What do you do when your thoughts get dark?

Art by Shaira Bungcag

Sorry, T-Swift, but “shaking it off” might be harder than it looks. This especially applies when we lose our chill. Living in the bustling industrial city that is Metro Manila makes losing our chill less and less avoidable. Whether it’s fighting with jeepneys for road dominance or cracking during hell week exams pressure, anxiety gets us during these little “do or die” moments. The catch is it doesn’t even matter if we have mental illness as an excuse. Freaking out is actually normal, after all, and shockingly quite helpful.

“It’s a normal response of our body to stresses and pressures. Being anxious makes us respond to stresses in a functional way,” says John Jamir Benzon R. Aruta, a registered guidance counsellor at De La Salle University-Manila (he’s soon finishing his PhD in counselling psychology as well). However, Aruta adds, “Some people experience excessive anxiety and develop dysfunctional responses. For example, some people may lose focus and concentration, have sleep disturbance, muscle tension and more.”

Are there people exempted from the anxiety party? Unfortunately, everyone’s invited. “Anybody can experience panic and anxiety,” Aruta says. “Some people may be more vulnerable due to genetic factors, and dysfunctional beliefs (people who were taught to view/over-interpret the world as a dangerous place).” He adds: “Young adults starting to expose themselves to the fast-paced nature of the work world may feel overwhelmed and respond with anxiety.”

It might sound like there’s no escaping anxiety. But there are ways to combat it and learn to settle in. Think of it as tolerating that tita who stays over and says “tumaba ka” on repeat. It won’t be easy, but at least you can make things bearable. Here are Aruta’s tips that’ll help us tame this demon on the go or at home.


Try to slowly remove yourself from the problem. Distract yourself from the source, whether in a real or imagined way. When stuck in a traffic jam, try blasting the radio (and sing along). Try talking to yourself. Give yourself a pep talk or just talk about things far away from the subject that is your problem. It’s not as easy as it sounds, but distractions will give you more clarity and help solve your problem later.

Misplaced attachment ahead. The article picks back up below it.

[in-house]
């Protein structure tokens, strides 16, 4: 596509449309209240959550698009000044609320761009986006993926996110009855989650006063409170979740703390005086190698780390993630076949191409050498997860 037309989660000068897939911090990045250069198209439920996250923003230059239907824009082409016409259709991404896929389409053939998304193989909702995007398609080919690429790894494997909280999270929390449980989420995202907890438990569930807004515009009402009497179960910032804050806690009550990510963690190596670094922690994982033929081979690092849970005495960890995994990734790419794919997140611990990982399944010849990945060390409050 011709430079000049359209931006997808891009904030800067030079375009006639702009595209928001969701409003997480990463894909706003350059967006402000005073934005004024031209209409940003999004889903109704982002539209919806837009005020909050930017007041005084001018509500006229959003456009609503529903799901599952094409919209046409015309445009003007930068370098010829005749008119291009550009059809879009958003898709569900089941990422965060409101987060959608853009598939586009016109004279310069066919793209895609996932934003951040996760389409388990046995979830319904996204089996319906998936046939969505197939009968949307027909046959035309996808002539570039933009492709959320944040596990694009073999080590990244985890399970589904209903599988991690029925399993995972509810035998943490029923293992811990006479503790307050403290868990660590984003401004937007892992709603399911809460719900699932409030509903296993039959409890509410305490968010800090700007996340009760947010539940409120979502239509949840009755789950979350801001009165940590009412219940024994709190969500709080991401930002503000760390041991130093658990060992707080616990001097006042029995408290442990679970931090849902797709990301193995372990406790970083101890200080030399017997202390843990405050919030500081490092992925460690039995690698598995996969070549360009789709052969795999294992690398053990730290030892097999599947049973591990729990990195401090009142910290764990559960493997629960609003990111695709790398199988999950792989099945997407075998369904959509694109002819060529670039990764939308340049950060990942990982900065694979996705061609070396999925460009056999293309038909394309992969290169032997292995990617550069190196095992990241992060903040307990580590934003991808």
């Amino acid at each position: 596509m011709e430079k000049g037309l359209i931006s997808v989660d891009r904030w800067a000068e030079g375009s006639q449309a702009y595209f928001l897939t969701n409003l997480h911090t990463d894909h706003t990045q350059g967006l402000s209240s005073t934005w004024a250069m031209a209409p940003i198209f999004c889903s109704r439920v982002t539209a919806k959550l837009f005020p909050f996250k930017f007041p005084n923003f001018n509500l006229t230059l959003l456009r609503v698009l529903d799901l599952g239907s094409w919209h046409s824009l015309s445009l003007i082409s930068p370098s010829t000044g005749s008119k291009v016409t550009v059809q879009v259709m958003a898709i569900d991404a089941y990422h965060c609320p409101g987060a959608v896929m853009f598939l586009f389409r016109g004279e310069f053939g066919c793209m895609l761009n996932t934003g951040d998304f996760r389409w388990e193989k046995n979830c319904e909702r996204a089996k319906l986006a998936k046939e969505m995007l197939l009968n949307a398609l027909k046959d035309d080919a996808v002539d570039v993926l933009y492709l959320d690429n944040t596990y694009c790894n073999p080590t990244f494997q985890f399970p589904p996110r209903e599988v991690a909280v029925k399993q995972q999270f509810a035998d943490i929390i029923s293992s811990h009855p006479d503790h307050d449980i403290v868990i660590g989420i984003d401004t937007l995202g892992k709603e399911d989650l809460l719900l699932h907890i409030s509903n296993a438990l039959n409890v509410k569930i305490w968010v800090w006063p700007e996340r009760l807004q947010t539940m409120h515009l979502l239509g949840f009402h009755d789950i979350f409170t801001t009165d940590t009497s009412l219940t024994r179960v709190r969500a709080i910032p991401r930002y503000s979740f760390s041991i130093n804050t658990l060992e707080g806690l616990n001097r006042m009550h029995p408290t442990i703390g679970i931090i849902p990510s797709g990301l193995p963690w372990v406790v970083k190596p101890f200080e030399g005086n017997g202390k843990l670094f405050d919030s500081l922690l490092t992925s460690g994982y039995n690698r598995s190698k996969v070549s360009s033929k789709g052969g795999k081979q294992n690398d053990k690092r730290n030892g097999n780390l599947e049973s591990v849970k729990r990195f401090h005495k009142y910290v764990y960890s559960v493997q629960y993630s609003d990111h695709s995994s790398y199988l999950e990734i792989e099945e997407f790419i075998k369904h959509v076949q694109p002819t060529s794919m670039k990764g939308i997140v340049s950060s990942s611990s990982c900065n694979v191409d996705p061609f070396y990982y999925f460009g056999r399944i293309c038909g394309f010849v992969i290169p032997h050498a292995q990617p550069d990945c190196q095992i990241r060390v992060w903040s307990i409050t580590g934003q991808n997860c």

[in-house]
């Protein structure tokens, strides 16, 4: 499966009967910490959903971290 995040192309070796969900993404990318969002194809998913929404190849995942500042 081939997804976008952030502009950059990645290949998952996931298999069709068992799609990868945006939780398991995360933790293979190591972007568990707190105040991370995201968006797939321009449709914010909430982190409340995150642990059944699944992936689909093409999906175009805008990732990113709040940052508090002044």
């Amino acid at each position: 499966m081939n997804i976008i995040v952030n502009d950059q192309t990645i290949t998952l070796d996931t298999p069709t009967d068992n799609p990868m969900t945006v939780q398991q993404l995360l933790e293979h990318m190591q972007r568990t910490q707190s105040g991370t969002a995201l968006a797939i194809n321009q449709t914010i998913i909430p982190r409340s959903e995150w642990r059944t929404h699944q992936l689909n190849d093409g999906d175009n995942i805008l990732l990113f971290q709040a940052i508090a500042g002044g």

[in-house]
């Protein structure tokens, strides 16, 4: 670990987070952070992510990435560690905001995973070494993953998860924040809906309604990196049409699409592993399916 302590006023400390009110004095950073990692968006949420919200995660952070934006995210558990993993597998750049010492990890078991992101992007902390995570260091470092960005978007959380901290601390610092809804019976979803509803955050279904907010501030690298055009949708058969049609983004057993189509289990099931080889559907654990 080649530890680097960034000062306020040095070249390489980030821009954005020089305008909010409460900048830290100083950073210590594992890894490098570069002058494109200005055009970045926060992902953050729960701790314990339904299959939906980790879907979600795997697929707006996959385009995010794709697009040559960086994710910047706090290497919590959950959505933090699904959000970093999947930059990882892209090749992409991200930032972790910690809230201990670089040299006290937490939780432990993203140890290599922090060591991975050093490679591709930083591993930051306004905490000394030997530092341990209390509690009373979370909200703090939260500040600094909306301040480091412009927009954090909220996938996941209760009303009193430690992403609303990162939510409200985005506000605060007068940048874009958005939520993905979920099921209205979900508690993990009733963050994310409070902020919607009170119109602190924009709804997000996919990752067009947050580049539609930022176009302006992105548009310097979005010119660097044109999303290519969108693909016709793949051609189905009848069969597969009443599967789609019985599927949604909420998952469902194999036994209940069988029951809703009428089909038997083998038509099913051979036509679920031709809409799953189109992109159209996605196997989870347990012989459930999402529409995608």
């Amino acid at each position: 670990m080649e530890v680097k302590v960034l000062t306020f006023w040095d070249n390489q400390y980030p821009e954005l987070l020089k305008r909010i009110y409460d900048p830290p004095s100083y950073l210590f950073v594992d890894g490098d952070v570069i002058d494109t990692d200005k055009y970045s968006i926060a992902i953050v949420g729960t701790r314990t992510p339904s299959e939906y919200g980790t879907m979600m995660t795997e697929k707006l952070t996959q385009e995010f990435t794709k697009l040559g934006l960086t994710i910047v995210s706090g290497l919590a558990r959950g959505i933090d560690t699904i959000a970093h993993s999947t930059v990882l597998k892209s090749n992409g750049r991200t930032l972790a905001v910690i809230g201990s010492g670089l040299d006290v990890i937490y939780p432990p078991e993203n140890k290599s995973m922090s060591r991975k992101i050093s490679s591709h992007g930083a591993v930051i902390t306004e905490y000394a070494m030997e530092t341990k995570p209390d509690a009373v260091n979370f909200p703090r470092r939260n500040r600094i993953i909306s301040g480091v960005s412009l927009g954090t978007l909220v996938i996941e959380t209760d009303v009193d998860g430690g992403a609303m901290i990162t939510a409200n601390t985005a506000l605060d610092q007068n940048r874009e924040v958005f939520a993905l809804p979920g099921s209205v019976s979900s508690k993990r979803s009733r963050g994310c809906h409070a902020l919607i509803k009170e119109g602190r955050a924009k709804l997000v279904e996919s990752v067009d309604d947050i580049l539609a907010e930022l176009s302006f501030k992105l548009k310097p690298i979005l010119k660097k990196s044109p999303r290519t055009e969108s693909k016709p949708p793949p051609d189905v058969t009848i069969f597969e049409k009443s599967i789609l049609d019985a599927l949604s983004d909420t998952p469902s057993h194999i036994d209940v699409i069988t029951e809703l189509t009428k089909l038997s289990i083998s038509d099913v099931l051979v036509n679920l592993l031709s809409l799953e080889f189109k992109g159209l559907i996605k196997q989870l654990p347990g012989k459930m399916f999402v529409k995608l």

Meditation isn’t limited to enlightened, healthy individuals who drink wheatgrass on a daily. This practice can help us center ourselves in tense situations. When visited with anxiety, we are often scatterbrained and less likely to make rational decisions. Deane Alban, writer and manager of the Be BrainFit medical website, has a simple meditation technique.

1. Sit quietly and close your eyes.
2. Breathe. Focus on your breathing.
3. Saying “Breathing in, breathing out” can help keep other thoughts at bay.
4. When you notice a random thought, simply label it as “a thought.” Ease your focus back to your breathing.

It’s a misconception that when you think of something during meditation, you’ve somehow “failed.” Your brain will continue to generate thoughts constantly, which could heighten our anxiety. Meditation helps push these thoughts aside.


All of us have different excuses when we hear the word “exercise.” We all hear them constantly, post-holiday season. But it’s not only beneficial to people who want to lose extra chubs. It’s also beneficial to people who experience frequent anxiety. As the pink law goddess Elle Woods once said: “Exercise gives you endorphins. Endorphins make you happy.” She continues about the reasons for shooting one’s husband, but that’s irrelevant at the moment.

You don’t have to be the next face of Century Tuna’s Beach bod to find ways to avoid anxiety. But at least get a move on every now and then, to avoid it.


Don’t think of counseling as a one-way ticket to the loony bin. That’s not the case at all. When all else fails, go seek a counselor, or consider psychotherapy. There are problems we can’t face alone and there are problems our friends can’t solve for us. Put all those local misconceptions about mental health behind you for a second and think of this as a way to reach self-love. The brain is an organ, after all, just like the lungs or heart. It can falter every now and then. You can learn to set it right.

Hopefully these tips help you regain your chill whenever the Big A comes around. Remember, anxiety’s a part of life — a quite annoying part of life. But depending on how you experience it, there are life hacks to tune it out so you can make #selflove2k17 happen.


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